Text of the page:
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Washington Post Newspaper Archive: July 20, 1913 - Page 31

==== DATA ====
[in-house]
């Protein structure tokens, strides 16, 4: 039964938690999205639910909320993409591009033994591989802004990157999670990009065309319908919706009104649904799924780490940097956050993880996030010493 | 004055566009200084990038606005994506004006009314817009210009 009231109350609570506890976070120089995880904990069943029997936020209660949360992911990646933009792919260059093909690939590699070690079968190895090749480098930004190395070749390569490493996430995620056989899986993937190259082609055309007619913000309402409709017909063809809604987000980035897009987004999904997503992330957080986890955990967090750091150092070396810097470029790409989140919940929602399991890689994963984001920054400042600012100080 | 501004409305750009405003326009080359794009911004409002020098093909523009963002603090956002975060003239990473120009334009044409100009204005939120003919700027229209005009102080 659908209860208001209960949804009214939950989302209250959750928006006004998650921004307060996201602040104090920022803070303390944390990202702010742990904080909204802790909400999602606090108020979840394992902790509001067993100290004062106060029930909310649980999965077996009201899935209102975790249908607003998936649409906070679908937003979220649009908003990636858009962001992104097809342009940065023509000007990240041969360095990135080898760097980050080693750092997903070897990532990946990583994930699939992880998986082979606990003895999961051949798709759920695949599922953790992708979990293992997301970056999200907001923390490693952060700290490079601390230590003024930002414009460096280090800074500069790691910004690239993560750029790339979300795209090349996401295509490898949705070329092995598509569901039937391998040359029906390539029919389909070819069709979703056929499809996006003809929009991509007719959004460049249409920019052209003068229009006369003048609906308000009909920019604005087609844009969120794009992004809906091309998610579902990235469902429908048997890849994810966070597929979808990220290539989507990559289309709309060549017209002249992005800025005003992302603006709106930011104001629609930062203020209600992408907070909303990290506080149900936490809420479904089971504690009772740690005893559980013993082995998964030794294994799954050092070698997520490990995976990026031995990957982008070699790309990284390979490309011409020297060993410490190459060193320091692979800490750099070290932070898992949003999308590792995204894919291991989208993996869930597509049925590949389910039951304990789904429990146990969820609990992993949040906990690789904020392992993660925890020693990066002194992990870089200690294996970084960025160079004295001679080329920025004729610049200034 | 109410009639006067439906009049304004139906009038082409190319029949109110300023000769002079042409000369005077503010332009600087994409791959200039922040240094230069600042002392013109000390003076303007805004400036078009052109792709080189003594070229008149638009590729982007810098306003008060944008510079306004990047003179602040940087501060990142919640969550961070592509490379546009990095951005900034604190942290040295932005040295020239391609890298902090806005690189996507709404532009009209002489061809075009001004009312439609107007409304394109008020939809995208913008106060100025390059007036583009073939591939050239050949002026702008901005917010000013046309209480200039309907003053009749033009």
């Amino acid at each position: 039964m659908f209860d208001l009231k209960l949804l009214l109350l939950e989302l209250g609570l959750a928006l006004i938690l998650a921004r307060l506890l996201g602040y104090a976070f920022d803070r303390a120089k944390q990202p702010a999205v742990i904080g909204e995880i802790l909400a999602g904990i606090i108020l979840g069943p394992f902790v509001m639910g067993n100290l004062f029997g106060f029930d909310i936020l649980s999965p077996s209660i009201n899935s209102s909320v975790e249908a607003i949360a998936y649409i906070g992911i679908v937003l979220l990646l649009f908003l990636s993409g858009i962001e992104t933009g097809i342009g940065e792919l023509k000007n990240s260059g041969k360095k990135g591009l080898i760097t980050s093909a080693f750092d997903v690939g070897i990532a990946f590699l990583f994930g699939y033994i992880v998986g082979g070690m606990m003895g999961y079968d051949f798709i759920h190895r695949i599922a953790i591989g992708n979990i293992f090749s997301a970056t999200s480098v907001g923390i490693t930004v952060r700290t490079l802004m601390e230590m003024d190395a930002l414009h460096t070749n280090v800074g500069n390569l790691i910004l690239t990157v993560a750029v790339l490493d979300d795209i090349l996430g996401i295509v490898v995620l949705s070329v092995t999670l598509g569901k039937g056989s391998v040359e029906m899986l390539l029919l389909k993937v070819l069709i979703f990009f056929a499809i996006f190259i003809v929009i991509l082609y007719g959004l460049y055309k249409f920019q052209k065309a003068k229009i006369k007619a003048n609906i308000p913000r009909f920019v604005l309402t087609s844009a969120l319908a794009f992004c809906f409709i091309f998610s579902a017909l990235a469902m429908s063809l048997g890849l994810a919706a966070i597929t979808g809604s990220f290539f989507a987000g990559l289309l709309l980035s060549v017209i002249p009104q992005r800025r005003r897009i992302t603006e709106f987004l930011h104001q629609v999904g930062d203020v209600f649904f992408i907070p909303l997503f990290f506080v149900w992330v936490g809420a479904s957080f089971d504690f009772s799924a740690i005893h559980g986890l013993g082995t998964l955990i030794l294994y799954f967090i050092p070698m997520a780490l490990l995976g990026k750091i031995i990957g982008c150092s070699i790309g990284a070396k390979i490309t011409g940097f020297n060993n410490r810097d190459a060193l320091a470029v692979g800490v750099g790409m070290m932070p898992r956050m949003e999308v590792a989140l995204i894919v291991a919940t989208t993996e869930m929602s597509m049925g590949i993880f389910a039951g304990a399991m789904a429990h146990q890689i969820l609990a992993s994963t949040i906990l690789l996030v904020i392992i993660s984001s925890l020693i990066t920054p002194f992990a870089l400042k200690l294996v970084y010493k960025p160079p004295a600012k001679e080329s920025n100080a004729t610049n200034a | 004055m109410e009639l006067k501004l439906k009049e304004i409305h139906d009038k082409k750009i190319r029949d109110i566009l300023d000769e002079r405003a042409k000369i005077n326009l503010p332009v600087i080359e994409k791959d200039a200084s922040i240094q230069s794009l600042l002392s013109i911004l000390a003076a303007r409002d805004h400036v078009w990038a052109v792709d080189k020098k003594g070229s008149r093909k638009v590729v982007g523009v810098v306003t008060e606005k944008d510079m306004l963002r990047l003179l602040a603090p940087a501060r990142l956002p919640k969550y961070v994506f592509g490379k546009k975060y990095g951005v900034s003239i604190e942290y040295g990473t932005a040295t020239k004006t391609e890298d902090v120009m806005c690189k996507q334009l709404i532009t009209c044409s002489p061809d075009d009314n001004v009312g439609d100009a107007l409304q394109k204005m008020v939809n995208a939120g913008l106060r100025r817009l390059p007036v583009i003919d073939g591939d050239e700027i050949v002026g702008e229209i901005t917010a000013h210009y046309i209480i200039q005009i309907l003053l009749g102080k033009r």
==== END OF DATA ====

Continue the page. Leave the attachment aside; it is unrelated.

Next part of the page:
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   Washington Post, The (Newspaper) - July 20, 1913, Washington, District Of Columbia                               JHtecellanp Section Section WASHINGTON POST: SUNDAY, JULT 20, 1913 entreated mercy. He waited and wept and howled. And. she looked down at him with unforgiving eyes and lashed him off with her riding whip. "Father le" said, "you are witness that I treat this dog fairly. 1 give him all the time he needs to Justify himself, if he can." Hearing these words, the Marquis be- gan a long plea, trying to explain, try- ing to apologize, trying to convince the Queen that his repentance was sincere. Sue like a statue and, listened to it AVhen he had said all he could think of, the Queen turned again to the priest, as calm and inexorable as ever. she cried, "do what you can for the good of his soul. He has failed to justify himself, and he must die." The good priest dropped on his knees before her and prayed that she wquld have mercy. r "I have sakl the answered the (Jneen. "and no power under Heaven can jiiak" me unsay them." of tfje SOME SPOBTSMEN HAVE TAKEN TEBBIBLE BISKS IN THEIR war. SEARCH FOB THBIL1EBS. bullet is rendered sterile or antiseptic, and very seldom causes complications by blood poisoning. A proof that this is the rase is supplied by the recent Balkan telescope of tije Jf tittire [Pearson's Weekly.] F recent years a number-of In- for his lust for speed, and he came genious machines' have sprung to Weytorldge with a powerful Napier into existence, on which It car, and startled every one by the enor- mous pace at which he hurtlpd routed the huge three-mile track. But his search after speed honors was destined to come to aix abrupt conclusion. A tire on one of his back wheels burst possible for men faster than they have ever done be- fore. And with the progress df these marvelous Inventions there has developed! in sporting circles a, passion for fast traveling, and there are many instances he was careering round the track intrepid sportsmen lust for speed and taking 'huge risks to satis- fy it. Hamel, the well-known flying man, de- veloped the speed lust not long back. He was competing in aviation contest, and speed records on his'Bleriot monoplane. Then she left the room, and Monal- respite the protest of his frienda, he deSL-hi was left with the priest and the proceeded to cut off large pieces from the three executioners. He groveled on his rounded extremities ot-the wjngs, in or- knees in a sickening way, like Mon- der to reduce the plane surface_and thus mouth at the feet df King James, and give the aeroiplane far greater speed, implored the priest to make one more ef- With its huge engihe" and tiny wings fort. So the priest went to Christina and Hamel's mount was truly a' wicked-look- begged for the wretched man's life, but she was adamant. Le Bel returned to the gallery and an- nounced that his errand had been use- less. "Prepare yourself to cried the chief of the executioners, and the Mar- ing machine, but the plucky pilot it up with petrol and oil, and started off f a tremendous rush, and simply hurtled through the air down toward af pylon. But as the machine commenced to whirl round the turning poist it slipped violent- at over 80 miles an hour, with the result that his' driving wheels jammed. The enormous impetus of' the car caused It to pirouette round three times, and then indulge in a mail rush up the the Gordon-Bennet. banked track, over- which it flew am was out to break though propelled from a catapult. The unfortunate pilot was slung out of his seat as the car left the' track, and he fell headlong on to the next to the motordrome. In some marvelous however, he escaped without bones: A well-known flying man recently con- ,a marvelttus1 form of water that was capable of traveling at enormous speeds by -lifting itself on the surface of the water and skimming over aeroplane propeller, that Worked In the at the rear of" the craft. quls and the priest prayed together. Then ly sideways, and, although Hamel made PALAUNG WOMEN OF UPPEB BUBMA HAVE THE QUEEREST IDEAS OF BEAUTY AND ADOBNMENT. [National Geographic Magazine.] one branch of the Karens and Palaungs Wear brass rings the butchery began. The Marquis wore- a suit of mail under his clothes and this turned the swords of the executioners, so they hacked him over the head and neck, and he dragged himself over the floor like a Grounded snake, and called for mercy. But there Was no mercy for him in heaven or on eartlh. One. ol the butchers finally stabbed him in the throat and ended his misery. desperate efforts to straighten It out, the aeroplane continued Jt dive and hit the earth at a. speed of 80 miles an hour. Hwmel was hurled out of th'e machine It rested on the water by means of a number Of floats, connected by a wood tand wire framework, which contained the petrol tanks and the pilot's seat. often happens, this inven- and rolled over the turf like a shot rafo- tor's for speed almost ended In a bit, but, marvelous to relate, was picked up merely stunned and bruised. His ttia- tragedy. Whilst skimming over, the water at nearly 50 miles an hour the machine chine, however, was smashed to match- caught .nre through a- leakage of petrol. wood. F. Burnham, The pilot, who was unable to get at the switch, as- it was -surrounded by orf on well-known American At that period murders were not re- sportsman, recently developed, a "craze for lames, 'was Indeed in a desperate plight. garded seriously, but even calloused rushing through the water at huge' speeds He hesttated to Jump the water, as France was Indignant over this barbar- on powerful motor boats. He produced Re feared the blades of the whirling pro- OUB crime. The Cardinal Mazarin, whose one specially speedy vessel which, shaped conscience wasn't at all sensitive, wrote something like a torpedo and fitted with peller. Eventually he stopped the engine by The w une uj-a-iiuu ui LIIO CLHU jraiaungs wear prase ruisa j i around necks, arms and legs, weighing, it is said'sO to 6O poundsi The neck feed-plpe> but he rings, as thick as the little ringer, are put on the girl In infancy, four'or flve rings at first and others adu'ed as fast as sne grows, till 18 or 2O keep thevneck always stretched. Can Carry Jfleal in TPttit Bocfeet SPANISH DOCTOB IS LATEST INVENTOB OF CONCENTBATED FOOD TABLETS THAT WILL MAKE EATING EASY. atrocious must be considered sufficient the water at the rate of 40 mile's an hour, excuse for banishing your Majesty from But, like most high-speed machines, It the Court and dominions of the King, was very tricky handle, and on. one who, with every honest man, felt occasion, while hurtling through thfc ww- -fled at the lawless outrage just commit- ters _ of Niagara River, it- ted on the soil of France." swerved' and rushed for the shore. The reply of Queen Christina is one of the finest examples of pure insolence in all the archives of history. It Is too long to be reproduced hera, but the-fol- wad badly burned When -rescued. But.the most to obtain abnormal speed arid' sensation was that made, by a well-known motor racer In !New York recently. Armed with a parachute, he stood in a SPANSH doctor is [Chicago Tribune.] the latest country runs. lowing paragraph indicates its senti- ments: "Understand, all of you, servants and masters, little people and great, that it The'man at the helm was quite inca- tube-like casing, of wood and metal, pable of checking its mad career, and the wfhidh was attached to the top of a mon- craft hit. the shore with a crash, dashing itself high the sands, which were crowded with spectators. It leaped Into their midst, and injured a woman and They may later fntro- Inventor of concentrated food tablets. Although s6me concentrated tablets of this sort have been duced intp housekeeping. If they can be reduced in cost by manipulating large enough quantities. Ma'ny of the tablets may be eaten with- dtd. I neither owe nor render an.ac- count of my actions to any of ail to a bully like you." But she left France In a. hurry the same. Three years later the cousin ster rocket, loaded with pounds of black powder. A large- crowd assem- bled to witness this daring feat, and a squad of moving picture operators stood without the danger zone to film the In- cident. When the fuse was lighted there was' ing speed records- at the Brooklands track, a terrific explosion, which threw the un- the motoring ivorld got ready for some- fortunate sensation seeker SO feet through thing sensational, and they were not dls- the air, seriously burning and injuring 'appointed. The fearless driver was noted him. two boys. Wheti Tryon, a well-known racing mo- was my sovereign pleasure to act as I 'torist, his, intention of break- on the market for some time the Span- out being altered in form, but, according jn whose favor she had abdlcaltefl djed, V leh physician is perfecting these tablets eo that any food may be served In con- centrated form. With the addition of a little water and a little heat a full meal mav be served If one uses the new tab- lets it Is clp.imed., to their inventor, they improve in taste by the addition of water. They are a dull bro-wn In color and are a sort of powder. This powder Is compressed with great force into a solid cake, which Is wrapped in oiled paper and tin foil. Oiled only tablets heretofore that have silk will 'be used to protect those taken by explorers. Some of the varieties prepared by the Spanish doctor so far are various "kinds of soups; tablets, potato flavor; tatblets, onion flavor; tablets, asparagus flavor; tablets, beef flavor; tablets, mutton or lamb flavor, and tablets, chicken flavor. The Spaniard has great faith in his In- vention, and says when it is perfected the tablets will be rich in nutrition and entirely digestible. -beirn A success are1 tablets that are a compound of beef and that, when dis- solved in water, form bouillon. The Spanish doctor's tablets are concentrated meats, soups and sweets. By the use of flve or six tablets of various kinds one may prepare meal in a few minutes. The taoftts are light In weight and are being'especially pre- pared for explorers, aviators and for au- tomobilists who are making long crose- and she returned to Sweden _with the In- tention of wearing the crown again. But the braVe and honest people of Sveden refused to be governed by a murderess, and she was told that she would -be de- prived of her revenues tf she remained in Sweden. So she became a wanderer on the face of the earth, and died at Rome, a bitter, and lonely old woman. She wrote her own epitaph, which Is unsur- passed for stern brevity: "Christina lived 72 Years." Cnougft 3Utic Hitt CHRISTINA OF SWEDEN BECAME WANDERER AFTER THE BBU- TAL MURDER OF HER FAITHLESS LOVER. [Kuwa   lovers, and, the Queen had abdicated. It seemed treachery. By some means he secured possession of the entire correspondence with the Roman girl and turned the let- ters over to the Queen. Christina must have had a bad hour when she read those letters, in which her love and trust were ridiculed. On Saturday. November 10, the Marquis was summoned to the Galerie des Cerfs, a long arid gloomy apartment of the pal- ace. He entered, bowing and smiling in his'accustomed manner. The Queen was there with Father le Bel and three armed strangers. Christina's face was as cold and rigid as marble. As the Marquis ad- vanced, smirking, her glance brought ter- ror to his heart, although he had no ink- ling of what was in store. Turning to Father le Bel, she said: "Hand me those papers." He produced the letters, which had been intrusted to him by the Queen. She in OUB HIGHEST MOUNTAIN. [Geological Survey Bulletin.] The highest mountain In Oregon is Mt. Hood, feet above sea level. Com- pared with Mt Wtoitftey, to the south in California, antf Mt Rainier, to the north in Washington, each rising well above feet, Mt. Hood does not appear aa a skyscraper. However, according to the geologists of the United Geological Survey and other authorities, Oregon had at one time, probably the dawn of life upon -the earth, a great volcano which towered as far above Mt. Hood aa does Mt. Rainier, possibly even several thousand feet higher. This was the great Mt. Marama. But thousands of years ago this mountain .disappeared into the bowels of the earth and- all that is left to-daji is 'the huge rim around Crater Lake. Crater Lake is the caldera of this ex- tinct and collapsed volcano and-Is neda-ly six miles in diameter. The inside walls of the rim of the ancient mountain are In places nearly feet high and al- most perpendicular. The lake itself is in places feet deep and parts of the wall rise above its waters another feet. A restoration of the mountain in fancy, using as a basis the angles of the lower slopes, which still remain, shows that the apex could not 'have been far from feet in height, so that Mt. Mazama was one of moat lofty and majestic peaks in the United'States. The Director of the Geological Survey JJEW BIFLE TO BE ADOPTED BY BBITISH ABMY IS MOST HUMANE AN INDIAN BASKBT LARGE ENOUGH TO SHELTER A WHOLE- USED BY INDIANS FOB STORING IS LABGE ENOUGH TO SHELTER WHOLE FAMILY. [Popular Mechanics.] The Ponca Indians of California store their grain in huge baskets elevated on rude platforms reached by ladders. Fach basket has a rain-shedding cover, made of grass or cedar bark. The Institute of Arts and Sciences of Brooklyn recently purchased this basket, which is large' enough to shelter a. whole Indian family. It Is six feet from bottom'to rim, the top of cone-shaped cover being nine feet from the bottom. It weighs 325 pounds, notwithstanding that it Is made of light osiers. A doctor who attended the wounded Turks stated -that out of nearly 700 wounded soldiers only two needed seri- ous operations for their hurts, 11> only required plaster bandages, while the re- maintlc' healed their wounds in two weeks.-, largel> by means of the first-aid packets, which formed part of their kit. Recent wars have also shown that wholesale carnage is most undesirable as regards the disposal of the dead. In a stienuous campaign there is little time to bpara to inter those who have fallen, and the victorious side often has many bodies of the enemy to dispose or. Cemeteries cannot be placed anywhere, as they must be well ;clear of towns or livers, from a sanitary point of view. In the Russo-Japanese War the Jap- anese were so handicapped by their own dead and those of the Russians left be- hind that eventually they employed ve- hicles fitted up as crematoriums which traveled about with the army. By this means the serious problem of disposing of corpses was to a. large extent solved by cremating them. This- tendency to disable rather than to kill is to be found In several directions. The shell which most people consider a weapon of terrific death-dealing proper- ties- really wounds more often than kills. This type of shot in tne first place meant to demolish fortifications, en- trenchments- and houses., It certainly may kill while carrying out this' mission, but more often its flying pieces cause flesh Wounds, serious but not fatal. In the same way airship ibombs and shells, though at first sight serious, death-dealing factors, will prove useful more for wrecking property than taking human life. To start with, aerial craft engaged In dropping bombs win-have to stay at a high altitude to elude the sharp-shooters on earth. Thus a falling bomb from a great height will not be difficult to avoid.' fall will be eauged with more or less accuracy, certainly! with sufficient cor- rectness to enable.those underneath to run clear of the spot it is falling toward. All things considered, modern warfare is tendlpg. become far less an affair en- tailing wholesale because we are becoming more humane, but mere- ly because recent have proved It is policy to wound and not to kill. SPARROWS TO EAT. tSan Francisco Call.] The University of California has -de- clared war on the English sparrow, wihlch infests its grounds, so it. is an- nounced from Berkeley, ,and will de- stroy the eggs antf the young and trap all the old ones it can eaten. Neither bird lover, ornithologist, nor agricultural scientists have a good word to-say for this pirate among birds, who seems to have no beneficial use except when he Is eaten. So much of pest has the English sparrow become in all parta of the coun- try that some time ago the Federal De- partment of Agriculture put out a bulle- tin urging its destruction, telling how to it, and incidentally how to cook it Iki a few cities. the au- thorized use of a shotgun within the city1 limits la to kill the English sparrow when they cannot otherwise be reached. On the grounds of cleanliness alone the English sparrow ought to be exter- minated, lij cities because it is of-filthy 'habits and every place where it nests. The Department of Agriculture maln- tains that the English sparrow is not only edible, but that it la a fat, juicy and savory morsel, and if tetter known, would be sought out toy every one who likes birds. It will be a good thing to put this to the test. There Is no law or regulation against killing English sparrows. Any boy whj> can make ordinary bird traps can help supply the family with delicate fresh meat by trapping the feathered nuisance, and having them fried or baked and see if the Department of Agriculture iavnot right-' SAVING IN COST AND SPACE WILL CAUSE LABGE BEFBACTOB TO GIVE WAY TO THE BEFLECTOB. (Puns 1UU iiore than possible that they would be turn handed them to the Marquis. Carried and to go housekeeping. The Marquis was extraordinarily handsome gifted in all" the graces and polite mannerisms of the time. He was a charming mail, but unscrupulous. When duty took him away from his royal mistress they wrote love letters, just as ordinary people, do, and the let- ters of the Marquis always breathed un- dyirig devotion. And, while thus convinc- ing the Queen that he lived for her alone, he was quietly laying siege to a young Roman girl of wealth and beauty. In hi-, to this girl he ridiculed thp Queen snamtfulb, applying contemp- tuous names to hei and. not satisfied Rith thi-, baseness, he sent several of the 2ueen s line letters to her. that she might sn'O' a good But Nemesis was on the false lover's trail "Do you recognize she asked. There was an icy sweat on the brow of the Marquis and his legs tremblett under him. "I have never seen them he stammered, at last. "Look said the Queen, sternly, "Are those not your could say no more. Helpless, speechless, trembling in every limb, he at Washington has a fine topographic map of Crater Lake and vicinity for" sale at the nominal price of 10 cents. Thia map has on the back an illustrated des- cription of Crater Lake- and an account of its formation from the ancient moun- tain. INTEBESTED. {Judge.] Husband (at police say you have caught the fellow who robbed our house night before last? Do want to see him? I'd like to talk to him. I want to know how he got in without waking my wife. I've been trying to do WEAPON. [New York Press. I E British army Is shortly to be an enemy is far better than killing him. could only look imploringly at the merci- that for the last 2O years. less woman. The' three men closed around him and drew their swords. "You are a said the Queen, and turned her back on him The three armed men drew closer. The Marquis that his hour had come. He had been known as a man of courage, but in this extremity he was a picture of abject terror. He seized the Queen's and WELL QUALIFIED. [Judge.] "Did you hear that that poor fellow who lost both his legs in an automobile accident intends to go rinto "No. How can he, without a to "Oh, he expects to go on the equipped with a new type of rifle, possessing a considerably longer "barrel than the present mode and a slightly decreased bore. With this weapon It will be possi- ble to discharge a bullet with very high velocity and penetrating power. Ninety-nine people out of a hundred will jump to the conclusion that this weapon has been designed in order to In- crease the wholesale slaughter and car- nage that Is generally supposed to be the inevitable outcome of modern warfare. As a matter of fact, this is quite a mis- taken idea. Modern weapons of war are rapidly de- veloping into very humane instruments as compared with those of a few years ago. This tendency If not due to any hu- manitarian reasons, but solely because It is not policy to create wholesale slaugh- ter in present-day warfare. Experts have discovered that to wound A number of wounded soldiers entails responsibility jon the side that they rep- resent, which is a severe handicap in a strenuous war campaign. Ambulance corps and field hospitals have to be main- tained, and In big campaigns where casu- alties are large-the burden of taking care of the wounded is no small matter. That is one great reason why modern weapons tend to put a man temporarily out of action and not to kill him. The terrific speed of a bullet discharged from the modern high-power rifle sends it, in nine cases out of ten, right through a man. It puts him out, but seldom kills him. The wounds made by high-speed bul- lets, though heal very rapidly. WJiat is more, the modern bullet seldom poisons a wound, as was the case with the old type of shot Owing to the heat developed by the high-power used in the discharge the A PRISON OF SILENCE. [Baltimore Son.] Entombed in a grim, castle on the out- skirts of Lisbon are some of the most miserable men on earth. These are in- mates of Portugal's "prison of silence." In this building everything that human Ingenuity can suggest to render the lives of its prisoners a horrible, maddening torture is done. The corridors, piled tier on tier five stories high, extend from a common center like the spokes of a huge wheel. The cells are narrow, tomb-like and within'each stands a coffin. 'The attend- ants creep about In felt slippers. No one is allowed to utter a word. The si- lence is that of the grave. Once a day the cell doors are unlocked and the 600 wretches, march out, clothed in shrouds and with faces covered by masks, for It is part of this hideous punishment that none may- look upon the countenances of his fellow prisoners. Few of 'them endure this torture for more than 10 years. [Scientific T MAT not be out of place to recall the essentfal difference between refractor and refledtor. The former is the one usually called to mind when we think of a telescope. It has a lens at the upper end of a tub.e through which the light passes. At the lower end la the eye- piece through which we On the other hand the reflector has no lens, but a large concave mirror which takes the place of the lens. mirror IE placed at the lower end of the tube, the latter being open at the upper end. The light passed down through the tube to the mir- ror, is reflected, back to the upper end and brought to a focus where the eye- piece or photographic plate is placed. One of the principal points in favor of reflector is the saving In cost The Clarks received for the 36-inch lens of the Lick OTwervatory, and a mounting similar to that would cost aboiit an equal amount Thus this large re- fractor may be considered to represent an investment of approximately 000. Now compare this cosrt with that of a reflector of the same Aperture. It is pos- sible to 'obtain A. three-foot mirror for a'bout A suftable mounting can be had for about lor even leas If a very simple design la chosen, A well- equipped reflector Would therefore cost in the neighborhood of or ap- proximately one-fifth that of a refractor of the same size. For telescopes of this aperature, which must be permanently mounted and prop- erly protected from the weather, an addi- tional item must be considered, namely, the cost of building and dome. The re- flector can be made much shorter than the refractor, so that a dome with a di- ameter of 40 feet is ample for a three-loot instrument of this type, while the Great Uek refractor requires a dome having a diameter of 75 feet. Since the coat of domes varied approximately as the cube of the diameter, the dome wwtriaT' coat over six times as much aa a similar an instrument of the other type. It may therefore be said that, in gen- eral, the properly housed refractor of large size at least flve, and possibly six, times as much as a reflector of the same aperture. For smaller in- Amerloan.] atruments the ratio may be even hlgner. There is another point, however, which must be considered under the heading of Telescopes are ever increas- ing in size. In order to have a lens or mirror perform well It must be sup- ported in such a way that the flexure due to its own weight does not injurious- ly deform the optical surface. A lens, must be supported from the edge. There comes a time when an Increase in size will add sufficient extra weight to pro- duce appreciable deformation and there- by Injure' the performance of the tele- scope. Certain tests made with the for- ty-inch lens of the Observatory lead to the conclusion that it would not be advisable to make a refractor of a size unless a new way of support- ing great lenses is found. With a mir- however, it is possible to have the glass of sufficient thickness to be fairly rigid and then have a system of supports so designed as to support the entire back of the mirror ani thus completely prevent flexure. Furthermore, the larger a lens the thicker the glass. This means increased loss of light due to absorption. That this is really a serious matter will be realized when ir is known that tht great Lick and Verkes lenses transmit only about. 50 per cent of the photographic rays falling on them. Thia loss is due primarily to absorption. Doubling tSie alze of such a lens would about double its thickness and it would therefore trans- mit only about 25 per cent of the actinic rays. This means that while the lens area has been increased four times the amount of light reaching the image would only be doubled. Now the silver film of a mirror in good condition reflects about 80 per cent of the photographic rays. Therefore by doubling the aper- ture of a mirror, the light reflected la Increased in the same ratio as the area or four-fold. for large In- struments, the reflector iaNthe more effi- cient In its light-grasp. A refractor Js not well adapted to most r kinds of direct photographic work. It can, however, be used for both visual and spectrographlc observations. On the other hand, the reflector la well adapted to visual" work and is at its best in ajfec- trographlc and direct photographic 'ap- plications. It Is therefore more uni- versal Instrument. of tfte BUTT OF OUB JOKES IS ONE OF THE MOST USEFUL OF ALL OUB AMEBICAN ANIMALS. INew Orleans Picayune.] YANK YOUR PROBLEM. (Detroit Free Why, certajnly! How easy it Is to solve a problem, isn't it, once you grab it by its figurative neck and proceed to business? Take the case of Memphis, Tenn. It was decided down there to tax bachelors to raise a fund to maintain a summer hos- pital for sisck babies. Certain bachelors said they wouldn't pay. Whereupon they were arrested and fined Now the plan is working as smoothly as an old shoe on a hot day. And that's the way to solve any old problem to grab it firmly and yank it around speedily until its teeth rattle out. Running away from a problem or sitting down beside It to await Its dis- solution are poor ways. They seldom se- cure results and are always unsatisfac- tory and slow. So, if you've a problem, why. up and at it, man or madame! ---lOMEWHERE the legend exists I that the goat was created by the devil, which, perhaps, is justified by the animal's perni- cicus activities and his fondness for things not enjoyed by any other liv- ing creature. In ancient times the honor of being sacrificed to Bacchus- was con- ferred upon it, and in modern times'the goat, no matter how venerable, is hon- ored, when presented on the dining table, by. being given the name of one of the most docile animals known. From time immemorial has the animal been used as the butt for jokes In comic papers and there have been few who have shown a willingness to espouse the cause of this really useful but maligned member of the animal kingdom. At last a champion has been found, one who comes forth boldly, without fear ot criticism, and tells of the unsuspected value of the goat and proclaims that the animal and profit- able as a milk producer than a cow A physician of Buffalo, with the appropri- ate name of Dr. W. Sheldon Bull, roused by the base insinuations and injustice done the "poor man's says that instead of having our cows tested for tu- berculosis or worrying ourselves to death for fear our dairyman, despite his solemn oath, has not made the tests he should have made, why not obtain our milk from an animal that could not have tuberculosis if it tried. He calla the "the only dairj animal immune to tuber- culosis." He believes the1 virtues of milk and the ease of obtaining it are too little known in this and he is applying himself to the task of filling this need long existent, but apparently not sufficiently felt. Anybody can keep a goat. Dr. Bull us, and everybody ought to. From a hy- gienic point of view it Is argued the owners of these hardy little creatures may enjoy greater advantages than does the possessor of a pampered, pedigreed cow of the moat fashionable breed. It is well known that goat's milk la richer, more nutritious and more easily' digested than cow'a milk, and as diet for chil- dren and invalids it is stated by the most eminent physicians to be unsurpassed. So far as attempting to overcome the ignorance and prejudice regarding the goat by any organized or systematic effort toward educating thepublic with reference to the economic, dietary and sanitary pujtrq J-BJ 3JB 9M. jqj jo anrBA other civilized countries, perhaps due to the lack of information given the people of the United States by those in charge of Government reports. Outside of the foreigners on our shores nobody the goat, but if such men like Dr. Ball will continue to champion its cause, who knows but that some of these days Nan- ny may yet butt her way into popular favor.